Day 1 Completed
Day 1 Completed
After a full ten hours of Pot-Limit Omaha action here in Event #22, a field of 1,021 runners was decimated by the wrap draws, re-sucks, and random variance so common in this wildly popular poker variant. In the end, a rare feat for three-day WSOP events was achieved, as we reached the money on the first day of play with only 117 players surviving the onslaught.
Brandon Crawford is our chip leader, after amassing a stack of 125,400 despite failing to eliminate Tom Cipriano in a memorable bubble hand.
Joseph Cheong of 2010 "November Nine" fame also built a sizable stack by the end of Day 1, gaining momentum when he bricked on a flush draw but found a runner-runner straight to more than double up. With 52,400 chips entering play tomorrow, Cheong is in position to make yet another deep run here in a WSOP event.
The story of the day, however, was not about players earning chips. Instead, the saga of Ben Tollerene's missing chip stack captured the attention of players, reporters, and tournament officials alike, as the online super-stakes sicko returned from the dinner break to find his table broken, and his stack absconded with. Despite a brief delay while the issue was sorted out, Tollerene managed to make the money here tonight, but with only 5,300 chips entering Day 2 he will need to make things happen in a hurry.
Among the other notable names who will be returning tomorrow at 1pm PST for their shot at a WSOP bracelet are Keven Stammen (100,200), Paul Volpe (67,200), Tommy Le (67,000), Leif Force (40,000), Hoyt Corkins (36,200), Lee Watkinson (26,100), and Barry Johnston (20,300).
Keep it here with PokerNews throughout the day as we bring you continuous live coverage of Day 2, here at Event #22 of the 2013 World Series of Poker, the $1,500 Pot-Limit Omaha tournament.
For now, we'll leave you with Lynn Gilmartin who has the highlights from all corners of the 2013 World Series of Poker today:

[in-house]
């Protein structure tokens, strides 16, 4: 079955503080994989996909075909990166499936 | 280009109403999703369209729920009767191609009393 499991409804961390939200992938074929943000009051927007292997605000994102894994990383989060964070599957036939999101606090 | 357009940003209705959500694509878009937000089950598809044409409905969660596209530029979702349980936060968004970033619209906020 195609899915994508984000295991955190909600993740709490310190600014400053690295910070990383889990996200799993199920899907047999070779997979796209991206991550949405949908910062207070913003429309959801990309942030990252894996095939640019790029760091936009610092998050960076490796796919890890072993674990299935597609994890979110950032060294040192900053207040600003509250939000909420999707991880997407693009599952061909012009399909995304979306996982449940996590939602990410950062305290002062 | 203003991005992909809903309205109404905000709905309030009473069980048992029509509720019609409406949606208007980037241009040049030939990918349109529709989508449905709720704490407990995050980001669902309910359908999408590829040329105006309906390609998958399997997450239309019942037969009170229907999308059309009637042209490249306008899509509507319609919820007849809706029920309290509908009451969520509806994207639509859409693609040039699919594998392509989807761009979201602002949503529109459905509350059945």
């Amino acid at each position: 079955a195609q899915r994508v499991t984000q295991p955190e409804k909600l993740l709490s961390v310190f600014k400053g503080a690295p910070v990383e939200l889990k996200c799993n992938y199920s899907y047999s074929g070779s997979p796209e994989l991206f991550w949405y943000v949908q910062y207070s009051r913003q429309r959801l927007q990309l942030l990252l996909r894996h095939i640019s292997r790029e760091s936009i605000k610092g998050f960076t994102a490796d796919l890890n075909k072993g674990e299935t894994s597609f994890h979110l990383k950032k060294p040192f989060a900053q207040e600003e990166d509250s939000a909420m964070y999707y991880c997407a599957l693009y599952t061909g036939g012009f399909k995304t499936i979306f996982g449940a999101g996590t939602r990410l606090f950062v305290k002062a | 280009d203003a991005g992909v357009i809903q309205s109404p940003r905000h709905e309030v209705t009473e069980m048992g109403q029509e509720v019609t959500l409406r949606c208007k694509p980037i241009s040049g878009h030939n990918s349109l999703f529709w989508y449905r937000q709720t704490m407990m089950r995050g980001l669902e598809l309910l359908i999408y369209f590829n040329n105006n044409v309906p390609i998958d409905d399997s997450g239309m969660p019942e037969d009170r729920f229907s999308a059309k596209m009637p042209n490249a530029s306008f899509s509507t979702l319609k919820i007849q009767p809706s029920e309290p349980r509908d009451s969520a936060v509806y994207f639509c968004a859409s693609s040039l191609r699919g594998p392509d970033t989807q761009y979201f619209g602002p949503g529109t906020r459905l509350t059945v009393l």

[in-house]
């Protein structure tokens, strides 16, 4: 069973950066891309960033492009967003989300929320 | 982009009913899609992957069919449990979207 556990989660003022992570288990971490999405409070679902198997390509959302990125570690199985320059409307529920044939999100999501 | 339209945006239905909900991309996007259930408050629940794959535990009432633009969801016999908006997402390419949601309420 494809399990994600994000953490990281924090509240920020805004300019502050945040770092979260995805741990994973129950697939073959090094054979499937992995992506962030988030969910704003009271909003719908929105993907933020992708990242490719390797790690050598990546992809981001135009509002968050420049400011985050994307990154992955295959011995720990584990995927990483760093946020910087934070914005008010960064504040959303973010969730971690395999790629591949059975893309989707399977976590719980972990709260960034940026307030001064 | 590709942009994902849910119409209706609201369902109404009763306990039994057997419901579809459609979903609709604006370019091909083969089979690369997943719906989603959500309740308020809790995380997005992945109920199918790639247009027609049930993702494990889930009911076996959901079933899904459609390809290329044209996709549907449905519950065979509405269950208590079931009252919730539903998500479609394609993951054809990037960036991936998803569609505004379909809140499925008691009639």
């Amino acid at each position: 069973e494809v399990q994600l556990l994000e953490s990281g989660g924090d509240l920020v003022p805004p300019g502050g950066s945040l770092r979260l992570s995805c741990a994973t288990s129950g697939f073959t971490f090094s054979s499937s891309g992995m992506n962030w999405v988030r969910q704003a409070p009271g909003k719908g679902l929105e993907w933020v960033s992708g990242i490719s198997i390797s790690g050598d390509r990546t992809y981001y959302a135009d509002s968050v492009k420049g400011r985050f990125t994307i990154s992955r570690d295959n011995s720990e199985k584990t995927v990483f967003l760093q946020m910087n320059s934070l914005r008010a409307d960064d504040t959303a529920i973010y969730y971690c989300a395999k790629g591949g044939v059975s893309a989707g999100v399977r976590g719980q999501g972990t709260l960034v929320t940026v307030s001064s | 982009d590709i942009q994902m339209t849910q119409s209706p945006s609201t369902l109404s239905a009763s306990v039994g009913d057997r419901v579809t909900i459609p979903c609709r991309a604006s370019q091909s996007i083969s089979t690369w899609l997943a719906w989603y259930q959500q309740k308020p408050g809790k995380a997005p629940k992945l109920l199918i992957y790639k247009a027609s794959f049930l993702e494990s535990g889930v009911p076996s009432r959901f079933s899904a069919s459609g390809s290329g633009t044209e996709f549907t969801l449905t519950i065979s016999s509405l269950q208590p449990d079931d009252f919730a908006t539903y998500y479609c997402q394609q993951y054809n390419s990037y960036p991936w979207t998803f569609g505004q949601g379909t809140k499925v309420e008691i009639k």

|Christopher Del Grande||100,000|
In what would be the final hand of Day 1, Germany's Ismael Bojang raised from the cutoff and then called when Cape Town's Darren Kramer three-bet all in for 7,900 from the cutoff.
Kramer was out in front with aces and didn't look to be in too much trouble on the flop. The turn seemed safe enough, and all Kramer needed to do was to survive the river. The dealer burned and out out the . Bojang came from behind to spike two pair and send Kramer home as the bubble boy.
The bubble of a WSOP tournament can be an excruciating experience for short-stacked amateurs simply hoping to accomplish their dream of cashing on poker's grand stage. Experienced pros have devoured their chips at every opportunity, seemingly without a care in the world as they focus on the reaching the final table. Meanwhile, throngs of onlookers and supporters have crowded around, anxiously anticipating that you will be the next one to hit the rail. All in all, having to play through the bubble is something most poker players would rather avoid, either through busting or building in the tournament's early stages.
For Tom Cipriano, a small stakes grinder from Floral Park, New York, today's protracted bubble play has provided the full spectrum of emotions: anxiety, anticipation, terror, and finally, exhilaration.
Cipriano saw a flop of hit the board, and he decided to lead out for 5,000, hoping the bubble would convince the table to fold around. Unfortunately for him, Brandon Crawford held one of the largest stacks in the room, and he could easily afford the chance to knockout our final player of the night.